by ED STERLING
Movement toward passing a state budget for the 2014-2015 fiscal biennium continued in committees of both chambers of the Texas Legislature last week.
After two months of hearings, the Senate Finance Committee on March 7 approved workshop recommendations for a two-year budget of about $90 billion, paving the way to a final committee vote before moving to the full Senate for consideration.
On March 8, the House Committee on Appropriations absorbed information on Medicaid expansion pursuant to the federal Affordable Care Act, including a presentation showing the rise in Medicaid as percent of state resources, including during dry periods of slow or negative revenue growth, and briefs on similar issues in the states of Arizona and Maine.
Appropriations Committee members also viewed slides from the state comptroller’s office about the Major Events Trust Fund as a way to stimulate the economy through sports playoffs and other high-profile events. Members also looked at “major economic development programs” such as the Texas Enterprise Fund, the Texas Emerging Technology Fund, the Moving Image Industry Incentive Program and the Major Events Trust Fund.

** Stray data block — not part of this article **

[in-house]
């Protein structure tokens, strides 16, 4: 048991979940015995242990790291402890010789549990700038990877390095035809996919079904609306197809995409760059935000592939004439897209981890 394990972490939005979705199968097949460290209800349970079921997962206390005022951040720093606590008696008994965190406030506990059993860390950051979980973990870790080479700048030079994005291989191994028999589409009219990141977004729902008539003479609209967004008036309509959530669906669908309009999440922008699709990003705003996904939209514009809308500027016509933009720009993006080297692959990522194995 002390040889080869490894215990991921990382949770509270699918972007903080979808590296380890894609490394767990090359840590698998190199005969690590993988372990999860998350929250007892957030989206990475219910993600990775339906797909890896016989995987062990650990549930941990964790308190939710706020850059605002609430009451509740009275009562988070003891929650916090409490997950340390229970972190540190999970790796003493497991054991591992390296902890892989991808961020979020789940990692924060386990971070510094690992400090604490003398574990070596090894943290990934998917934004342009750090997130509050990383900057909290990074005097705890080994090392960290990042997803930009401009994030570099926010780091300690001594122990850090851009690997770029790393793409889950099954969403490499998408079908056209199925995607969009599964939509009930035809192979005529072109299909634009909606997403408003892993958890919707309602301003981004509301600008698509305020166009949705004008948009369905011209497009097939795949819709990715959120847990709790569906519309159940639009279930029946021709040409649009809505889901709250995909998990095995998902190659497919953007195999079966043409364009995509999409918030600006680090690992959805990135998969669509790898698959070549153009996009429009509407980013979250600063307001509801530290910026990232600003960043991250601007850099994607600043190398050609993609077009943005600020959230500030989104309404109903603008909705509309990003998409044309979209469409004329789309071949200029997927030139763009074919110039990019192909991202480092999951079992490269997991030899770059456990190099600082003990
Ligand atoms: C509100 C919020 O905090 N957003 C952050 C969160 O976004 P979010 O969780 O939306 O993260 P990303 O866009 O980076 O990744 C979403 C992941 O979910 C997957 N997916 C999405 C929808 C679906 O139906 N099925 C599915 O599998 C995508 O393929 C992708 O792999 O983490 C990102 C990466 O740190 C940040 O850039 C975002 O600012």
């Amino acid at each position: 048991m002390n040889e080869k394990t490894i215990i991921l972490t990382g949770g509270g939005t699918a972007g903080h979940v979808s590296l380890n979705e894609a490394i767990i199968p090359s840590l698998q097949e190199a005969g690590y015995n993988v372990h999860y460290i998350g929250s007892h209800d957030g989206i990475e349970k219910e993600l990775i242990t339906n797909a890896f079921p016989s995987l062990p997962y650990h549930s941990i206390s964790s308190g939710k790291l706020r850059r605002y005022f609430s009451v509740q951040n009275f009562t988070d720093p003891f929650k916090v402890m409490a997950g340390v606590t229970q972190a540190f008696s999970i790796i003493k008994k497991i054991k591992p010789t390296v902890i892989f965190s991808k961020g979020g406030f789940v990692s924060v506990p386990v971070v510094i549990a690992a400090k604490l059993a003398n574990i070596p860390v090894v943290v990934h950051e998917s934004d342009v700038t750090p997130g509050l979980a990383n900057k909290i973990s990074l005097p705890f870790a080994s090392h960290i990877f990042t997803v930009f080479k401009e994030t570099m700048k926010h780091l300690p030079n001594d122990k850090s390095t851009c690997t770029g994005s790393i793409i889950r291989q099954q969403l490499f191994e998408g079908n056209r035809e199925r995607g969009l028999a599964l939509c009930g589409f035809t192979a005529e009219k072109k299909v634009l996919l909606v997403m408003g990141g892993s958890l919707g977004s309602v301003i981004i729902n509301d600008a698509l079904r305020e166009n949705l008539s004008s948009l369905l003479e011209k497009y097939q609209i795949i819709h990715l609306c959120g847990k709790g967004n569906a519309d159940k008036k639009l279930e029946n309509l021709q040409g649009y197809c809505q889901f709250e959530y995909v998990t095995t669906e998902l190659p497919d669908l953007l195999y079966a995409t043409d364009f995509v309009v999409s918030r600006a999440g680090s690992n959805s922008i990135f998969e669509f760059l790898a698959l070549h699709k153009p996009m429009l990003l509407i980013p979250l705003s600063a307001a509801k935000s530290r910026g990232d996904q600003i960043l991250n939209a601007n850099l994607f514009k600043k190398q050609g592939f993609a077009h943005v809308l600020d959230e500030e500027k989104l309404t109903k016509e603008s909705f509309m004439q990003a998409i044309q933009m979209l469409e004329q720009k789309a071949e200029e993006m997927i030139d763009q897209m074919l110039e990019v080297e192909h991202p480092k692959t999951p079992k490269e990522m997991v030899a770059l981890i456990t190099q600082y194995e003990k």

Justice speech is given
In his State of the Judiciary address to the Texas Legislature on March 6, the Honorable Wallace Jefferson, chief justice of the Texas Supreme Court, said, “The question is not ‘How is the judiciary?’ We must ask instead whether our system of justice is working for the people it has promised to serve.”
Nearly six million Texans qualify for legal aid and many are “forced to go it alone in our courts,” he said, adding that Texas ranks 48th in the nation in per capita funding for indigent defense, and suggested the Legislature can do more to increase access to legal services and attorney representation for poor and middle class citizens. Jefferson encouraged use of the rulemaking process to reduce the expense and delay of litigation.
At the Legislature’s direction, he said, the Supreme Court recently adopted rules to simplify proceedings in cases involving claims for monetary relief of less than $100,000. “Discovery is limited; the cases are expedited. Now, a case that is vital to the success of a small business owner can actually be tried, to a verdict. A remedy for a legal injury, even for a litigant who cannot afford to pay a lawyer $500 an hour.”
Jefferson noted that Texas courts are making progress in overturning wrongful convictions with DNA or other means and exonerating innocent people. He praised legislation offered by Sen. Rodney Ellis, D-Houston, and Rep. Ruth Jones McClendon, D-San Antonio, to create an exoneration commission.
Jefferson also praised:
• Increases in electronic filing of court papers.
• Efforts to keep youths out of court and in school.
• Guardianship of elders who are at risk of abuse.
Ed Sterling works for the Texas Press Association and follows the Legislature for the association.